Conceptually that builds a unity within Soy Cuba / I am Cuba but aesthetically there is a bit of wandering from painting to painting. “Hacia el Canto Del Veril (Toward’s Veril’s Edge)” shows us an ocean floor in a limited palette of aquatic blues. Due to the pixelated effect of the tiling as well as the small color range and the lack of apparent sea life, the painting starts to read as a digitalization of an environmental space. It’s easy to imagine “Hacia el Canto Del Veril (Toward’s Veril’s Edge)” as featured set in a point-and-click computer game. All of Toledo’s paintings also features a darkened border which adds to an association with digital screens. However the painting across the room, “Aterrizando (Landing),” is less interested in a photorealistic depiction of its content. It features another aerial view, this time of puffy white clouds and a clear blue sky and focuses more on how the tiles in the sky can create color shifts and abstraction in what would normally be perceived as a rather flat space. Varying shades of blue run in linear patterns across the canvas and resemble something closer to textiles than pixels.

Roger Toledo, "Aterrizando (Landing)," from Soy Cuba at Arthur Ross Gallery. Photo courtesy Logan Cryer.
Roger Toledo, “Aterrizando (Landing),” from Soy Cuba at Arthur Ross Gallery. Photo courtesy Logan Cryer.

Furthermore within the gallery space are printouts of the photo references for each painting. Each has notes and marks from Toledo as he planned his compositions and a short description describing the circumstances under which he visited each location. The intention likely was to further engage the viewer in Toledo’s studio practice, an aspect of art making that is usually hidden in exhibition spaces. A perhaps unintended consequence is how easy it is to look at each photo and judge how well each photo corresponds to its painting in likeness; the paintings begin to correspond more to their source than to each other. Additionally, a viewer may toggle between favoring a painting or the photograph of certain locations. While I completely loved seeing the painting “Amanecer en el Pico Turquino,” I was even more struck by the photograph. The photo was taken at the top of Turquino Peak which is the highest point in Cuba and shows a glorious view of a mountain range in the early morning, an experience felt more viscerally in photo documentation than painterly expression. Certainly photographs and paintings will always have different aesthetic results, but I did not sense that curating the two together achieved anything more than allowing the viewer to feel a little closer to the artist’s thoughts.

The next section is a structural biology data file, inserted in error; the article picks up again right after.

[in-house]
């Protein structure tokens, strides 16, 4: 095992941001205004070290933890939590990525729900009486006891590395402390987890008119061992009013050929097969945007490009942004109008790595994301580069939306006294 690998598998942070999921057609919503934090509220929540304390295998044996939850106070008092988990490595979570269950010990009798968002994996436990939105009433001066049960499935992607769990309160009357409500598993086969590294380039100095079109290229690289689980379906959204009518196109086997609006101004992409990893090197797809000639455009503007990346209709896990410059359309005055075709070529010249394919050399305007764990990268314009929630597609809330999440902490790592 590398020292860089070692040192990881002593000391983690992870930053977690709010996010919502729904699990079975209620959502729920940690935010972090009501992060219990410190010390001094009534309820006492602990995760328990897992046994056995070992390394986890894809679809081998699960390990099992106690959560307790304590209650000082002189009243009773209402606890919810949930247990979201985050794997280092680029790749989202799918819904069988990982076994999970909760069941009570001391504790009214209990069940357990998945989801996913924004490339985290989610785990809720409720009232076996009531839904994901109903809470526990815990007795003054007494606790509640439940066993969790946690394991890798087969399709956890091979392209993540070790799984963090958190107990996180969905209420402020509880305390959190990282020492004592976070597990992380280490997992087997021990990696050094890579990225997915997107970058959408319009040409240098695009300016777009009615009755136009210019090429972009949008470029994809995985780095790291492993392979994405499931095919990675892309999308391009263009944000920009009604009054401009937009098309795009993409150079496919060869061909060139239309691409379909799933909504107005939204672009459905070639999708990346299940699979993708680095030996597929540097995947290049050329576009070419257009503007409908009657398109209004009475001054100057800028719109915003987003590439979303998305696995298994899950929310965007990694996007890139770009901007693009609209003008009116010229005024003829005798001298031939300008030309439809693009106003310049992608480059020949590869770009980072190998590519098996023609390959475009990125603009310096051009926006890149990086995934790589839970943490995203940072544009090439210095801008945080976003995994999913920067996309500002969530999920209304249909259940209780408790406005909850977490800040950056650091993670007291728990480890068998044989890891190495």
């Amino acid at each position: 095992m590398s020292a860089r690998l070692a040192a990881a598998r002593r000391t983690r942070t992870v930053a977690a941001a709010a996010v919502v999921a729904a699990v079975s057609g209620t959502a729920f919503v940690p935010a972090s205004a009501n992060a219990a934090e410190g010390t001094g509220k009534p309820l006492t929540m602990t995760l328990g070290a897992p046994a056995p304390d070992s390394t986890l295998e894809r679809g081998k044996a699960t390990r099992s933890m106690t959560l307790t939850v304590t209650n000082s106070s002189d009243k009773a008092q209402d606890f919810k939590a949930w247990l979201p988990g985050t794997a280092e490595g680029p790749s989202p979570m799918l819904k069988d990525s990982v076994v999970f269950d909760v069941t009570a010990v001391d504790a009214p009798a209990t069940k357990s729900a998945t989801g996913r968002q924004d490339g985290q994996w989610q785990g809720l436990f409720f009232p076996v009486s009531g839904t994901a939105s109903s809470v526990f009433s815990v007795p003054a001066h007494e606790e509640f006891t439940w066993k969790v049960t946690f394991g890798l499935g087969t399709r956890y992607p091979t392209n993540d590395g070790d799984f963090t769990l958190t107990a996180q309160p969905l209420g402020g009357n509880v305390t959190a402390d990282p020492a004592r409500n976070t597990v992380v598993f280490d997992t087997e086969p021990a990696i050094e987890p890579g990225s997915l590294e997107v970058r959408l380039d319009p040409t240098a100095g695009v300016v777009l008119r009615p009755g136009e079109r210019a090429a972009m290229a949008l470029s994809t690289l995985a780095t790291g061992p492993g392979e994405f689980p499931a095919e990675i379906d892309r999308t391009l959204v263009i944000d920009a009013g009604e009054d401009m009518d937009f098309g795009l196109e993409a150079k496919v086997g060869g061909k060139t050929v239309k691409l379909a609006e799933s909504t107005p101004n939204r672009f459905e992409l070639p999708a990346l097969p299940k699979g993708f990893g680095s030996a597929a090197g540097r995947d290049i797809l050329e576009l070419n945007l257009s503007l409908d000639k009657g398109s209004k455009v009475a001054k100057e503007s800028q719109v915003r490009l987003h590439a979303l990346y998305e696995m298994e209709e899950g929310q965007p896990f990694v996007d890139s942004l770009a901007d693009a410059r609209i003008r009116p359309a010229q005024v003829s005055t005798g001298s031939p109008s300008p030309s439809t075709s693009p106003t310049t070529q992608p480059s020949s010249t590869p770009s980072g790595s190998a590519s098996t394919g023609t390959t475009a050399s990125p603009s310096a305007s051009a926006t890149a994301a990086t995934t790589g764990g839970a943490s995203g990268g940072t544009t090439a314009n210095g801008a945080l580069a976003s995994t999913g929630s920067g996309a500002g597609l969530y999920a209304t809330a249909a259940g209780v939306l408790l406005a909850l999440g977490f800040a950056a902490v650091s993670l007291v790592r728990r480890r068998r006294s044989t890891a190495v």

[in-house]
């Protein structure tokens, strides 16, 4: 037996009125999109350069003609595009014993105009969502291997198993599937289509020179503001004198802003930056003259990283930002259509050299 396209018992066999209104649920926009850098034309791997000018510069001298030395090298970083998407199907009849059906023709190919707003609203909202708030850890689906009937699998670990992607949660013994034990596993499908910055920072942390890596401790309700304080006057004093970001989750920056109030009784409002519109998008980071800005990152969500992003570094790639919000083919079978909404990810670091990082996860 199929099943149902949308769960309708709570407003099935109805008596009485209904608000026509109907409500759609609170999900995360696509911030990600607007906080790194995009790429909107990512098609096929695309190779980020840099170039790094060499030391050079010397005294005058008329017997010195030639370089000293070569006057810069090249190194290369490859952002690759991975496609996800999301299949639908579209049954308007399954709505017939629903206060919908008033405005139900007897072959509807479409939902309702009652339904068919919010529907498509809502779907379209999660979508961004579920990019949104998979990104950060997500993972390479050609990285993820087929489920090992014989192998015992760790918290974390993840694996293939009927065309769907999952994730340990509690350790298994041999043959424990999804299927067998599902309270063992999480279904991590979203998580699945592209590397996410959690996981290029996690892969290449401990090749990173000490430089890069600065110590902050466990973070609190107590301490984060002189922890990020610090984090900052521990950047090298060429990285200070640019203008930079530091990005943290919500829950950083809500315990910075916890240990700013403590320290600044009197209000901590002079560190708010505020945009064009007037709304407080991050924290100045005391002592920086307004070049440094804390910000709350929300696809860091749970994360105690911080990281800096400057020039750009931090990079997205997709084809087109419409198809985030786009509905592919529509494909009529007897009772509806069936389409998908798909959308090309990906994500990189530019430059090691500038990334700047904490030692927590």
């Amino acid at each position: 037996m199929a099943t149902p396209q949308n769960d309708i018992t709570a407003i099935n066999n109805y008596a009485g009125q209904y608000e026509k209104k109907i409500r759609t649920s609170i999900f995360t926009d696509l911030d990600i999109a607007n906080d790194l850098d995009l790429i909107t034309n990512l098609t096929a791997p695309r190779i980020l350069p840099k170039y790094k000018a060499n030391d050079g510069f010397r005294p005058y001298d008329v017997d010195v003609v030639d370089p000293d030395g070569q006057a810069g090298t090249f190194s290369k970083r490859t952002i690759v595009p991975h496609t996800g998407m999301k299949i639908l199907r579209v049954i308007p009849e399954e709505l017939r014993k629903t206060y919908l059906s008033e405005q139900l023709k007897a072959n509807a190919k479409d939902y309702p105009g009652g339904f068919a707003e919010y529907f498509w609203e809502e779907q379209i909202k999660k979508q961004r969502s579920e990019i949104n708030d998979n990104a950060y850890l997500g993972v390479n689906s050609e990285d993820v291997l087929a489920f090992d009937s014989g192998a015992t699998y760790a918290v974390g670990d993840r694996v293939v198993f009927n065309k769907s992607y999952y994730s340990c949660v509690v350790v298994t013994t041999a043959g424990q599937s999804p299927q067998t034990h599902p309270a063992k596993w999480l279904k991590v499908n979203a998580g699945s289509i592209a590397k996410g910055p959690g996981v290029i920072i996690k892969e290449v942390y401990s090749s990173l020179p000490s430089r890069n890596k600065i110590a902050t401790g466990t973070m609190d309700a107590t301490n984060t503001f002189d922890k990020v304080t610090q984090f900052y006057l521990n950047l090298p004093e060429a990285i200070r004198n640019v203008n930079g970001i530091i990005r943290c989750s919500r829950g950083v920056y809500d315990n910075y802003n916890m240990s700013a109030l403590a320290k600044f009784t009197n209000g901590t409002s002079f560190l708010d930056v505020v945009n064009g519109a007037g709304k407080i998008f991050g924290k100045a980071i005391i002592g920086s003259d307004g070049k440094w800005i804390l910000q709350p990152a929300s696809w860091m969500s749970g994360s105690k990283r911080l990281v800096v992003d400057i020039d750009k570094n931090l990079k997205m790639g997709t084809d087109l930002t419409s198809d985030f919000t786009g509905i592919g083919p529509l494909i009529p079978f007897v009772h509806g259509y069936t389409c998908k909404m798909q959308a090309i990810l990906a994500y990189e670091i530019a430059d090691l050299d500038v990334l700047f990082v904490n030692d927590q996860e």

Roger Toledo, "Amanecer en el Pico Turquino (Sunrise at Pico Turquino)," from Soy Cuba at Arthur Ross Gallery. Photo courtesy Logan Cryer.
Roger Toledo, “Amanecer en el Pico Turquino (Sunrise at Pico Turquino),” from Soy Cuba at Arthur Ross Gallery. Photo courtesy Logan Cryer.

Soy Cuba / I am Cuba came about through a curatorial project developed by Penn students who worked with Professor Gwendolyn DuBois Shaw and Associate Director and Associate Curator of the Arthur Ross Gallery, Heather Moqtaderi. The show holds a lot of intentionality around providing an experience that is easily digestible, in both the description of the work and the paintings themselves. That is difficult to do when the subject matter is about a country that many people who enter the gallery space will know very little about other than reputation and misinformation. A viewer can expect to be drawn in by the collection of paintings Toledo has provided but may wish to further dive into the website made for the exhibition, which features essays and writings around the curation of the show, if a deeper understanding of the socio-political aspects of the work is desired.

Soy Cuba/I am Cuba: The Contemporary Landscapes of Roger Toledo, through June 2, 2019. Arthur Ross Gallery, 220 South 34th Street. Hours this weekend: Saturday & Sunday 12-5pm

Roger Toledo, "Untitled," from Soy Cuba at Arthur Ross Gallery. Photo courtesy Logan Cryer.
Roger Toledo, “Untitled,” from Soy Cuba at Arthur Ross Gallery. Photo courtesy Logan Cryer.
Tags

arthur ross gallery, I am Cuba, photography, Roger Toledo, Soy Cuba